In her suit, Joette Montee, who worked for the school district’s Frog Pond Elementary School, claimed that whenever her sister contacted the school to complain about how the sister’s children were educated, Principal Troy Henderson would become very upset and order Montee to “stop talking to parents,” specifically her sister, about what goes on at school. She claimed that she was fired “for making a comment of a personal and private nature to a third party in a conversation that [she] reasonably believed to be confidential in nature.”
In contrast, a December 13, 2012 school incident report claimed that Montee walked into the school cafeteria loudly repeating that school Principal Troy Henderson “needs to keep his d*** in his pants” and that he does not know how to run a school or control children. According to the report, Montee, who was escorted off school grounds by officers while saying “I’ve had it with this f***ing place,” was using profanity loudly enough for children to hear and was “making people in the cafeteria feel uncomfortable.”
The case is captioned Montee v. Little Egg Harbor Board of Education, et al, Superior Court Docket No. OCN-L-3835-13 and Montee’s attorney was Benjamin B. Brenner of Galloway. Case documents are on-line here.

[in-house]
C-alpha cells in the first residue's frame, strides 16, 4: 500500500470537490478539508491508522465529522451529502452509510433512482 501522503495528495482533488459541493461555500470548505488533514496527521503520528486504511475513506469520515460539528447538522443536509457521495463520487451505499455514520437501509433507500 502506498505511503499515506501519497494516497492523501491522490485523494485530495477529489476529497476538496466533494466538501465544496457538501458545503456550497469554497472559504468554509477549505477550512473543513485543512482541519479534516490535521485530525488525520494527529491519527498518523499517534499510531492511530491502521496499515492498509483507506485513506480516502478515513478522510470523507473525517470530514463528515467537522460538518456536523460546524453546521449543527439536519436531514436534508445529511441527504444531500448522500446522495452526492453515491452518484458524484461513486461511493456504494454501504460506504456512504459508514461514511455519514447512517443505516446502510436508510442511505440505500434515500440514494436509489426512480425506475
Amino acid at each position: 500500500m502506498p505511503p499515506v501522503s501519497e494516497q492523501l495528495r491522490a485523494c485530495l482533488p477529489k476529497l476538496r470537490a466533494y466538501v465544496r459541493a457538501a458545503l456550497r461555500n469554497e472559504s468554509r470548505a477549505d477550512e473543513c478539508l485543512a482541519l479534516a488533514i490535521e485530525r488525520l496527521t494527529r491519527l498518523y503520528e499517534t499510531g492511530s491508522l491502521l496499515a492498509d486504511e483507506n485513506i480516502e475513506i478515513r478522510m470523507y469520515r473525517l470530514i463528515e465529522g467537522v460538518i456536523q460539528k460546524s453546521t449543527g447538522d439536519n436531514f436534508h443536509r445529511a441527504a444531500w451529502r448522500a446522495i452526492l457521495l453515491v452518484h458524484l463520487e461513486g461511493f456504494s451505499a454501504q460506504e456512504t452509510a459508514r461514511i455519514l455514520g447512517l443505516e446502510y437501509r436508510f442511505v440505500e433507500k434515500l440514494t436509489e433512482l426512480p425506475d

The settlement agreement contains a confidentiality clause, which prevents the parties to the suit from publicly disclosing the settlement terms. Fortunately, however, these confidentiality clauses do not trump the public’s right to obtain copies of settlement agreements that arise out of lawsuits in which a government agency or official is a defendant.
None of Montee’s allegations have been proven or disproven in court. The settlement agreement resolution expressly states that the $25,000 payment does not constitute an admission of wrongdoing by Little Egg Harbor or any of its officials. All that is known for sure is that Little Egg Harbor or its insurer, for whatever reason, decided that it would rather pay Montee $25,000 than take the matter to trial. Perhaps the defendants’ decision to settle was done to save further legal expense and the costs of trying what were in fact exaggerated or meritless claims. Or, perhaps the claims were true and the defendants wanted to avoid being embarrassed at trial. This is the problem when cases settle before trial–it is impossible to know the truth of what really happened.